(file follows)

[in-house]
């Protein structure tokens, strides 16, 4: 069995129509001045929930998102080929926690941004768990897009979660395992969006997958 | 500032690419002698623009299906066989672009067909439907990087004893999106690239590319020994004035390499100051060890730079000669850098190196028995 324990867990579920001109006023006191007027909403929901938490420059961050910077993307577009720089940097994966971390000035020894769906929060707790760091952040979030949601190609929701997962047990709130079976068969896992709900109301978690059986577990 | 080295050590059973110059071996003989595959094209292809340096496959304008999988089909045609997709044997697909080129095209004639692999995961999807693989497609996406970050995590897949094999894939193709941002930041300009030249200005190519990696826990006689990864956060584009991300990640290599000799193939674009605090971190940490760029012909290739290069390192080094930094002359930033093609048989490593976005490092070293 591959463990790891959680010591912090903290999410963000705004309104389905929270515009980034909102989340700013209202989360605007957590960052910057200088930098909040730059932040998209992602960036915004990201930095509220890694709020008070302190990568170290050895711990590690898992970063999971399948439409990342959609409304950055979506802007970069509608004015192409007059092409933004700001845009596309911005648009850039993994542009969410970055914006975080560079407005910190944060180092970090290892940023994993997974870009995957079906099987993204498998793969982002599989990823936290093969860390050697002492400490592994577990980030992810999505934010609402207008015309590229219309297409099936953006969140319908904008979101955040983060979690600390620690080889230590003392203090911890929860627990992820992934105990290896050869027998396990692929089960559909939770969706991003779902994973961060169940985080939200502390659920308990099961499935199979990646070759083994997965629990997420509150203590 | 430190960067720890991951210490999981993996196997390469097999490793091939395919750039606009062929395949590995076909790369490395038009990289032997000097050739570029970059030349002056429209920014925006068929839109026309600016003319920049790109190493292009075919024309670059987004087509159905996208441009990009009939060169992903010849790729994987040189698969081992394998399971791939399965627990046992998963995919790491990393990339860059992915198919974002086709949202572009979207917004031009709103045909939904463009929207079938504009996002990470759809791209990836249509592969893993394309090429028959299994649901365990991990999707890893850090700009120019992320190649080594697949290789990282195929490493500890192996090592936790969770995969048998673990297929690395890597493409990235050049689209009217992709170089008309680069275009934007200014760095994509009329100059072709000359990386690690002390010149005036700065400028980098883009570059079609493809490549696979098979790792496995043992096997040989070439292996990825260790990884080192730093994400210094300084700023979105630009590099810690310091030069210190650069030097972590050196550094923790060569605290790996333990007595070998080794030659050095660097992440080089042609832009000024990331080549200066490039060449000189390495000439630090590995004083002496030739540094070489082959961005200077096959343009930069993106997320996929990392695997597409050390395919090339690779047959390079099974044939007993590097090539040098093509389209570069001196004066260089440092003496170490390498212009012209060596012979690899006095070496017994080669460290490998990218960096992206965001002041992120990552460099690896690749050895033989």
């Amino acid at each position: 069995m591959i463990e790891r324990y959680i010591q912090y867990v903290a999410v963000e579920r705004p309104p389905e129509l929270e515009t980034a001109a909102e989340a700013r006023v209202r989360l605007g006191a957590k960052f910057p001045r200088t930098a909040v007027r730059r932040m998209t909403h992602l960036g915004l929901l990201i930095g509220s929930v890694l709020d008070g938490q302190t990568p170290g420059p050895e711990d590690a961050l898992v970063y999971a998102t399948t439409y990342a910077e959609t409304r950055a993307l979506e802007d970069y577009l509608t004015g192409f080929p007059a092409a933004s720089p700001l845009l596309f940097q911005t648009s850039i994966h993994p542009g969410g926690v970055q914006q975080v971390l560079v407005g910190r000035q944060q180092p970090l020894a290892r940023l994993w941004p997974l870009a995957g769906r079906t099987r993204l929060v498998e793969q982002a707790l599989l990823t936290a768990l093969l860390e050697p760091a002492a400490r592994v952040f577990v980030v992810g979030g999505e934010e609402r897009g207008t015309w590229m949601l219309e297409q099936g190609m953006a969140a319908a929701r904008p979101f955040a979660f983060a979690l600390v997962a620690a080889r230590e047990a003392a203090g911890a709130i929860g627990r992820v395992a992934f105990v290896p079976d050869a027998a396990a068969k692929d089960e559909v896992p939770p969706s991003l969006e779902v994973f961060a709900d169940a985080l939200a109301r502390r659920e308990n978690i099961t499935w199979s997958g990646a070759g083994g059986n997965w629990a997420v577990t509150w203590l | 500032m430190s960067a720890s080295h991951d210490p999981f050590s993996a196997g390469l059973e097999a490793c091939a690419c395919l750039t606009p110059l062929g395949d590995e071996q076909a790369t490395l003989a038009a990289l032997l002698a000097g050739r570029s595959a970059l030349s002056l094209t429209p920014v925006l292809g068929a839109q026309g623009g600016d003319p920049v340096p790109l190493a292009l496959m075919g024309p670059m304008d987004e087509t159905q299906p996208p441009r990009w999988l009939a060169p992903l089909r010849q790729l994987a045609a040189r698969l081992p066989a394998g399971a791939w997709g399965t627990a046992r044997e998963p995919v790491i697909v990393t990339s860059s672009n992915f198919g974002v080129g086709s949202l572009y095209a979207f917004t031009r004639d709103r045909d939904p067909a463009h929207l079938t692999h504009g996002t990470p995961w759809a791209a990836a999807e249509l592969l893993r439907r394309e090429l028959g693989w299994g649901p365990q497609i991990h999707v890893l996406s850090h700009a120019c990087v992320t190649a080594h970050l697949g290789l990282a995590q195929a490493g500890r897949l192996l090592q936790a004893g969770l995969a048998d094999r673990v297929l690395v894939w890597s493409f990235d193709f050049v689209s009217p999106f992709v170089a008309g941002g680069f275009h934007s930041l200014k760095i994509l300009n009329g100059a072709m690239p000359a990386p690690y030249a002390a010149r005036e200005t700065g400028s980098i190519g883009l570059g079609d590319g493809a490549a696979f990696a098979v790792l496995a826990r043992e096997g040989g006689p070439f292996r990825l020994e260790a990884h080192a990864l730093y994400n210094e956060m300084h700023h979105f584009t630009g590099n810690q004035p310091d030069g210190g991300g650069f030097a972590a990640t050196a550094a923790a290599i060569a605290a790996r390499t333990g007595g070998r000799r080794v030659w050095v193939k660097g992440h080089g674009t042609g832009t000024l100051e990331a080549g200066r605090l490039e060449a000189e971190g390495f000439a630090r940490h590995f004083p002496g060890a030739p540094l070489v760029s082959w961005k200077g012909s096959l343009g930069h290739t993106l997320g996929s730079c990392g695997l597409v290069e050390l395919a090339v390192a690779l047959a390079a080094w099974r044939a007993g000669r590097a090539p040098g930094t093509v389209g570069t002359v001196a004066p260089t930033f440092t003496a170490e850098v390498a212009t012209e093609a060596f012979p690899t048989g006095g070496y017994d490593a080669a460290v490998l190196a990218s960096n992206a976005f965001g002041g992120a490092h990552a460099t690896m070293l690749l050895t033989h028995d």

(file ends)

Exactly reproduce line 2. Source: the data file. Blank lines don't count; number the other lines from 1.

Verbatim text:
């Protein structure tokens, strides 16, 4: 069995129509001045929930998102080929926690941004768990897009979660395992969006997958 | 500032690419002698623009299906066989672009067909439907990087004893999106690239590319020994004035390499100051060890730079000669850098190196028995 324990867990579920001109006023006191007027909403929901938490420059961050910077993307577009720089940097994966971390000035020894769906929060707790760091952040979030949601190609929701997962047990709130079976068969896992709900109301978690059986577990 | 080295050590059973110059071996003989595959094209292809340096496959304008999988089909045609997709044997697909080129095209004639692999995961999807693989497609996406970050995590897949094999894939193709941002930041300009030249200005190519990696826990006689990864956060584009991300990640290599000799193939674009605090971190940490760029012909290739290069390192080094930094002359930033093609048989490593976005490092070293 591959463990790891959680010591912090903290999410963000705004309104389905929270515009980034909102989340700013209202989360605007957590960052910057200088930098909040730059932040998209992602960036915004990201930095509220890694709020008070302190990568170290050895711990590690898992970063999971399948439409990342959609409304950055979506802007970069509608004015192409007059092409933004700001845009596309911005648009850039993994542009969410970055914006975080560079407005910190944060180092970090290892940023994993997974870009995957079906099987993204498998793969982002599989990823936290093969860390050697002492400490592994577990980030992810999505934010609402207008015309590229219309297409099936953006969140319908904008979101955040983060979690600390620690080889230590003392203090911890929860627990992820992934105990290896050869027998396990692929089960559909939770969706991003779902994973961060169940985080939200502390659920308990099961499935199979990646070759083994997965629990997420509150203590 | 430190960067720890991951210490999981993996196997390469097999490793091939395919750039606009062929395949590995076909790369490395038009990289032997000097050739570029970059030349002056429209920014925006068929839109026309600016003319920049790109190493292009075919024309670059987004087509159905996208441009990009009939060169992903010849790729994987040189698969081992394998399971791939399965627990046992998963995919790491990393990339860059992915198919974002086709949202572009979207917004031009709103045909939904463009929207079938504009996002990470759809791209990836249509592969893993394309090429028959299994649901365990991990999707890893850090700009120019992320190649080594697949290789990282195929490493500890192996090592936790969770995969048998673990297929690395890597493409990235050049689209009217992709170089008309680069275009934007200014760095994509009329100059072709000359990386690690002390010149005036700065400028980098883009570059079609493809490549696979098979790792496995043992096997040989070439292996990825260790990884080192730093994400210094300084700023979105630009590099810690310091030069210190650069030097972590050196550094923790060569605290790996333990007595070998080794030659050095660097992440080089042609832009000024990331080549200066490039060449000189390495000439630090590995004083002496030739540094070489082959961005200077096959343009930069993106997320996929990392695997597409050390395919090339690779047959390079099974044939007993590097090539040098093509389209570069001196004066260089440092003496170490390498212009012209060596012979690899006095070496017994080669460290490998990218960096992206965001002041992120990552460099690896690749050895033989």